Using my 30 years of experience as a Car Crash Attorney I will be writing a series of Blog Articles explaining how Car crash claims are handled in North Dakota. This is North Dakota Car Crash Blog Part 2: No Fault Insurance – Medical Expenses Part 1.

All car insurance sold in North Dakota must include No-Fault coverage. Sometimes No-Fault benefits are referred to as PIP benfits. (PIP stands for personal injury protection.) One of the most important features of No-Fault coverage is the payment of car crash related medical expenses.

When you are injured in a car crash the insurance policy that covers the vehicle that you are injured in provides the No-Fault coverage that pays your crash related medical expenses. It is your responsibility to file an application for No-Fault benefits with the appropriate insurance company. Contact the insurance company as soon as possible after the car crash and request that it send you an application for No-Fault benefits. Complete and return the application as soon as possible. A delay in filing your No-Fault benefit application can result in delays in getting your medical bills paid. You must also provide your medical care providers with the insurance information.

In North Dakota the required basic No-Fault coverage is limited to $30,000 of benefits.

The term “Medical expense” is defined by law to mean usual and customary charges incurred for reasonable and necessary medical, surgical, diagnostic, x-ray, dental, prosthetic, ambulance, hospital, or professional nursing services or services for remedial treatment and care. North Dakota recognizes chiropractic treatment as medical treatment. Treatment provided by a chiropractor for car crash related injuries are covered by No-Fault benefits. Treatment by physical therapists ordered by a doctor or chiropractor is considered medical expenses. In most cases charges for massage therapy when ordered by a doctor or chiropractor are also considered medical expenses and paid as a No-Fault benefit. Prescription medications are medical expenses that will be paid by your No-Fault insurance. However, most pharmacies require payment at the time you receive your prescription and will not bill your No-Fault insurance company. If you are required to pay for your prescription medications send a copy of the receipt to your No-Fault insurance company and ask to be reimbursed.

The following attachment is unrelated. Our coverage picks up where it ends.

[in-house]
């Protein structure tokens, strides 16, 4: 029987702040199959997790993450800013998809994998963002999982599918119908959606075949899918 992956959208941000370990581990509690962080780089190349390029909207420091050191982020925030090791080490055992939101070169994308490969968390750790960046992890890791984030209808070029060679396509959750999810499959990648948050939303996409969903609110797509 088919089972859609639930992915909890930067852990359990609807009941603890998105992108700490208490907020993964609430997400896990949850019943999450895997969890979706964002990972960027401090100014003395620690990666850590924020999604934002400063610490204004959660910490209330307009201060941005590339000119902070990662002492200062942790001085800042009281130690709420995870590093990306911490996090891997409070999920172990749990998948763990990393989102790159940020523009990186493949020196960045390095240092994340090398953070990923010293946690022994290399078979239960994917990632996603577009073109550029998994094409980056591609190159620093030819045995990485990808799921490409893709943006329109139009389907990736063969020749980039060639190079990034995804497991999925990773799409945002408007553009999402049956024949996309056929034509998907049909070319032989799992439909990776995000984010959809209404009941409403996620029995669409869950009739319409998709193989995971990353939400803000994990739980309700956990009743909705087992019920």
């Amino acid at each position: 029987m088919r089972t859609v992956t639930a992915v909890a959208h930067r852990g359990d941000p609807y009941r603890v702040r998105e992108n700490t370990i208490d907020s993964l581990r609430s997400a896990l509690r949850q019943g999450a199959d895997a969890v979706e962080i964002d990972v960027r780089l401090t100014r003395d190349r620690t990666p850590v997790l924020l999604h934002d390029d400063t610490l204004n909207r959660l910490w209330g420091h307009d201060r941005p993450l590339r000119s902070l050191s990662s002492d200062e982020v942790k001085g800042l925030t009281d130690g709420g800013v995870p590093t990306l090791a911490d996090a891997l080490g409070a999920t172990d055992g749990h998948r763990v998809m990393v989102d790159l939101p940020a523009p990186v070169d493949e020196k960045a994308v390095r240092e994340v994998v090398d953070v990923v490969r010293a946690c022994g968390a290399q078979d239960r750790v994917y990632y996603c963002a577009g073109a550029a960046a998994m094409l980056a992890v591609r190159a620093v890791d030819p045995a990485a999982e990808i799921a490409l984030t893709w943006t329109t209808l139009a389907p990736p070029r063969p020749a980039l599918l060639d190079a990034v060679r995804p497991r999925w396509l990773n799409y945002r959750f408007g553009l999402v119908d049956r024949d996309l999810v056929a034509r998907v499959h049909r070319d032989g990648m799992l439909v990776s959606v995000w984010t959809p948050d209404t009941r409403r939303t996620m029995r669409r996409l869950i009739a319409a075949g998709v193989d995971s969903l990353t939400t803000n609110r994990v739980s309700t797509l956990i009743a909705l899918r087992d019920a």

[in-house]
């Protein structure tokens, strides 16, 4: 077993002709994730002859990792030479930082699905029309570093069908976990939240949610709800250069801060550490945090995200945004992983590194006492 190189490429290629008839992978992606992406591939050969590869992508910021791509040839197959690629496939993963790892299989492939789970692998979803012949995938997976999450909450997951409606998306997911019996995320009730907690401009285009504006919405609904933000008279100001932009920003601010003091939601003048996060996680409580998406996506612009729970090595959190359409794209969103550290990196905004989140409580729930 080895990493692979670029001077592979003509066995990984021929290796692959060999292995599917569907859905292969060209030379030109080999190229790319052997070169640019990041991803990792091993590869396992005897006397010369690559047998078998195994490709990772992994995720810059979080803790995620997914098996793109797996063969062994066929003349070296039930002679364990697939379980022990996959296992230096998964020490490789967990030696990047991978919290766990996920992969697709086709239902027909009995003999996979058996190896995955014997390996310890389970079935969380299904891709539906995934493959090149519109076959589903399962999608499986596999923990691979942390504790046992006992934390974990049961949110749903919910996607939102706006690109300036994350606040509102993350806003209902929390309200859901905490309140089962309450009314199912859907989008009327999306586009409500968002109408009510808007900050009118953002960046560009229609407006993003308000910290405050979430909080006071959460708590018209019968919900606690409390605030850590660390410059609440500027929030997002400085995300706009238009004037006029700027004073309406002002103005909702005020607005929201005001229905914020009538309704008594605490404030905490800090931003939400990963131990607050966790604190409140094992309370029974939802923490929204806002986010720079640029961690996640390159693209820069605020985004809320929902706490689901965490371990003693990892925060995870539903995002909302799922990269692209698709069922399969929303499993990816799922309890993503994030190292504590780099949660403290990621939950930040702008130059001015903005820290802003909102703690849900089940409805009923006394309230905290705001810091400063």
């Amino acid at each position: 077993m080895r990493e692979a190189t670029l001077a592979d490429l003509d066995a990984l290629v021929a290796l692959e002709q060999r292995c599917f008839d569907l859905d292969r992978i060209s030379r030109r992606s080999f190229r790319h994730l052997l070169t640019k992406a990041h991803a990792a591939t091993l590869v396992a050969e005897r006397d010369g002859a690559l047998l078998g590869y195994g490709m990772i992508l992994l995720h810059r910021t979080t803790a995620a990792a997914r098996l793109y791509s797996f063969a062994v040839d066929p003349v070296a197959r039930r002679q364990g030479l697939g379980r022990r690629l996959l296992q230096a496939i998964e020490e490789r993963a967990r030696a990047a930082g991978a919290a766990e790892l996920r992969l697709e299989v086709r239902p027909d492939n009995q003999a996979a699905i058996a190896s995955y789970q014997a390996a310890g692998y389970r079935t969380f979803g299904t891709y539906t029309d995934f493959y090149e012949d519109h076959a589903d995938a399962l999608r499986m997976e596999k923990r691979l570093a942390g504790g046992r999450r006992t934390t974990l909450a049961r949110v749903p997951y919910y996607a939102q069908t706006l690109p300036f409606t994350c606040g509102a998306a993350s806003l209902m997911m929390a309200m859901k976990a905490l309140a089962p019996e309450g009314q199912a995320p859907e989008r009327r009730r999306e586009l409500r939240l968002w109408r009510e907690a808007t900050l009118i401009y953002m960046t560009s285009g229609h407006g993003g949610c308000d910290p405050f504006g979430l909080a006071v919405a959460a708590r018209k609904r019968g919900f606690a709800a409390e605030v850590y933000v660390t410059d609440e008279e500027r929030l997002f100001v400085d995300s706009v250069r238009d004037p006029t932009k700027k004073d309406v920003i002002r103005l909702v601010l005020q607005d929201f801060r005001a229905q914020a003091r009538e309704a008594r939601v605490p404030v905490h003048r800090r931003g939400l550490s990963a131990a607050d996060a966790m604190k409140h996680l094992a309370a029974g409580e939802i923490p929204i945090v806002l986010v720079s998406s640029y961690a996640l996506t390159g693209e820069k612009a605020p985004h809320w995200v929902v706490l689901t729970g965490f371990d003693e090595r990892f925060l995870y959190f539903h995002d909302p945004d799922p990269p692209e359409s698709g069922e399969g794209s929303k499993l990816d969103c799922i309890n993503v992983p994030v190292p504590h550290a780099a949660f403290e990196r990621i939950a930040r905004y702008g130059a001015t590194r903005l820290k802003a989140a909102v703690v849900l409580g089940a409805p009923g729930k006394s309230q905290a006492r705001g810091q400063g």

You are required to cooperate with your insurance company that is providing your No-Fault benefits. It is important to understand the difference between your No-Fault insurance company and the insurance company that represents a driver that may have caused the car crash. You have no obligation to cooperate with the at fault driver’s insurance company. You can expect that the at fault driver’s insurance company will contact you soon after the crash and request that you provide a statement. Do not provide a statement to the at fault driver’s insurance company until you have consulted an attorney. No matter how friendly the investigator may seem, the at fault driver’s insurance company is trying to obtain information from you that it can use against you. The investigator’s only purpose is to reduce the amount of damages the insurance company has to pay you to compensate you for your car crash injuries. Before making any statements about the car crash, be sure you know whom you are talking to.

You can find additional information about car crash injuries and No-Fault insurance benefits on my websites: 25% Contingent Fees on Selected Car Crash Cases and eLawPros. Or call me at 701-630-1846 if you have questions about insurance coverage for your medical expenses caused by your car crash injuries.